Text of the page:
Don’t judge a wine by the shape of its bottle
- Credit: Archant
Aromatic, fruity, stylish, luscious are all descriptions that can be applied to the wines of Alsace, providing the thought that they are quality wines worth drinking.
However, they are often described as wine-trade wines as those working with wines are most likely to drink them based on knowledge of their delicious taste and despite being firm advocates of these vinous delights find it difficult to encourage wine consumers to buy them often even after enjoying a taste.
One of the answers to this conundrum is the shape of the bottle resulting from the region’s history of repeated changes of nationality, as it has passed from France to Germany and vice-versa several times.
Traditionally German wines have been bottled in tall bottles and this tradition has been incorporated into the Appellation Controlée laws of Alsace where they are commonly called flutes d’Alsace. Since the days in the early 1980s of cheap sweet, rather bland German wines such as Liebfraumilch, Niersteiner, etc, the Brtitish wine buying public has preferred wines in Bordeaux or Burgundy shaped bottles.
Alsace was one of the first French wine growing region to use the name of the grape on the label, it has been approved in the Alsace wine laws unlike in other areas of France until recently. Ironically, as the region uses mainly German grape varieties it is another contributing factor to the indifference of consumers to them. As the UK palate tends to prefer drier styles of wine, the memories of sweeter styles of German Riesling is a reason for purchasing Sauvignon based wines for example.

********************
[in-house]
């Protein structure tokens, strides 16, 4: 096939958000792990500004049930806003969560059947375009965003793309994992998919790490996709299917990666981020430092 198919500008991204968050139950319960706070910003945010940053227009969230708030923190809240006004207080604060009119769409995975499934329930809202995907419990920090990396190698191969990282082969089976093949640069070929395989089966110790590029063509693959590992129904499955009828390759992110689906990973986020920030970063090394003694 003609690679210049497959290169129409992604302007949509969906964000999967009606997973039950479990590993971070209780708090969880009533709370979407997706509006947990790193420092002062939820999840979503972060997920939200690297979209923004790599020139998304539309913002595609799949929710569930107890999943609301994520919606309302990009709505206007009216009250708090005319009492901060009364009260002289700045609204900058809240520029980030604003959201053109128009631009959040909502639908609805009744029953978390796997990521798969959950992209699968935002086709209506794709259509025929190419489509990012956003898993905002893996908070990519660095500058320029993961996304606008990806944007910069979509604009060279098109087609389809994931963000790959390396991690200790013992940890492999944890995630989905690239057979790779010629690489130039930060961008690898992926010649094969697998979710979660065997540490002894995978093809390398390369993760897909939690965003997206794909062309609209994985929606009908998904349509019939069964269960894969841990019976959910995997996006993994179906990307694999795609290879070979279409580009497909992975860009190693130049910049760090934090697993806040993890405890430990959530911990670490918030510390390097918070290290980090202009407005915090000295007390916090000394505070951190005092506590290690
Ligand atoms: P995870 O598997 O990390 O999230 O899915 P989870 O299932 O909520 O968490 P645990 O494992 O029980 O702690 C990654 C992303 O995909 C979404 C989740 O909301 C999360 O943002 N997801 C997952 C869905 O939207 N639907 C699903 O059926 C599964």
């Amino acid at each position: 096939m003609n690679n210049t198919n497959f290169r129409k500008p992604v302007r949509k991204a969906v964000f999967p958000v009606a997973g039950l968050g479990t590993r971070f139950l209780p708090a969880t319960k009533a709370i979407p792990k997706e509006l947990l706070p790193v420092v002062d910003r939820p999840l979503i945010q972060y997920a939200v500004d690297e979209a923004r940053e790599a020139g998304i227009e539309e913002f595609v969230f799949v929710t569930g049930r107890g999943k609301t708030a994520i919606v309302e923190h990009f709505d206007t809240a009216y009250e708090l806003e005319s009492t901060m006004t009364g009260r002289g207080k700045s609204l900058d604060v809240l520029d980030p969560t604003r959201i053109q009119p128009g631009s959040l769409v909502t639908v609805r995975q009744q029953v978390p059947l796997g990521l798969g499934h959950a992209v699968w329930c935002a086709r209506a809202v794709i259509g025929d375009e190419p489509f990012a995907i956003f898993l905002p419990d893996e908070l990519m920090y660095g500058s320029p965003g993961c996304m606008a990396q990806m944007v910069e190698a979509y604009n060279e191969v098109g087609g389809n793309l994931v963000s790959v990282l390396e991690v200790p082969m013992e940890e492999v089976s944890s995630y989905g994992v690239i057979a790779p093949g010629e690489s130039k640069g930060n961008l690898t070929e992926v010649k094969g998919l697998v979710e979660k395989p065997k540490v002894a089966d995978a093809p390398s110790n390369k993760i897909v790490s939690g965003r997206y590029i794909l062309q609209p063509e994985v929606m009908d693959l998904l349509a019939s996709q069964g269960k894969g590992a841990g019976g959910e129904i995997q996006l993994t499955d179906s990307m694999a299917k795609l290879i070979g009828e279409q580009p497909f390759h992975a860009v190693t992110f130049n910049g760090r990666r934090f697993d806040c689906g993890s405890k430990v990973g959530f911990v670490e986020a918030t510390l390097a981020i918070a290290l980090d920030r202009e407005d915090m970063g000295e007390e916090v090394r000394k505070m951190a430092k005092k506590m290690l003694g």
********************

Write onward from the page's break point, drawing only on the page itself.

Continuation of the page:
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Most of the wines produced in Alsace are white using aromatic grape varieties that produce distinctive characterful still and sparkling wines. The Gewurztraminer grape variety is often synonymous with Alsace where it has a high profile and is widely grown.
Many people have a love/hate relationship with its wines due their intense perfumed aromas of lychees and spice with rose petal (Turkish Delight ) overtones and lemony freshness on the palate such as the Turckheim Co-op’s Reserve wine made near Colmar in the Vosges Mountains.
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Unlike German Rieslings those from Alsace have a pure fruit driven nose, perfumed with limes citrus fruit and a perfumed honeyed palate that is intensely fruity with white peach flavours and mineral complexity and is a dry style.
Two other grapes are widely grown in Alsace – the Pinot Blanc from which is made the most delicate of the region’s wines with a light peachy, citrus perfume and a silky dry fruity palate and the Pinot Gris.
The latter is rich ripe and rounded though still dry with a lovely textured flavour and a long slightly smoky finish. The Gewürztraminer and Pinot Gris grapes also make high quality dessert wines called Vendange Tardive or late harvest and Selection de Grains Nobles where the grapes are affected by noble rot.
It is worth looking out for classic examples of these wines such as those from the renowned co-op at Turckheim that offer a great alternative to Sauvignon and Pinot Grigio, et al, to be enjoyed as an aperitif or with food. You might be surprised at what’s inside the bottle!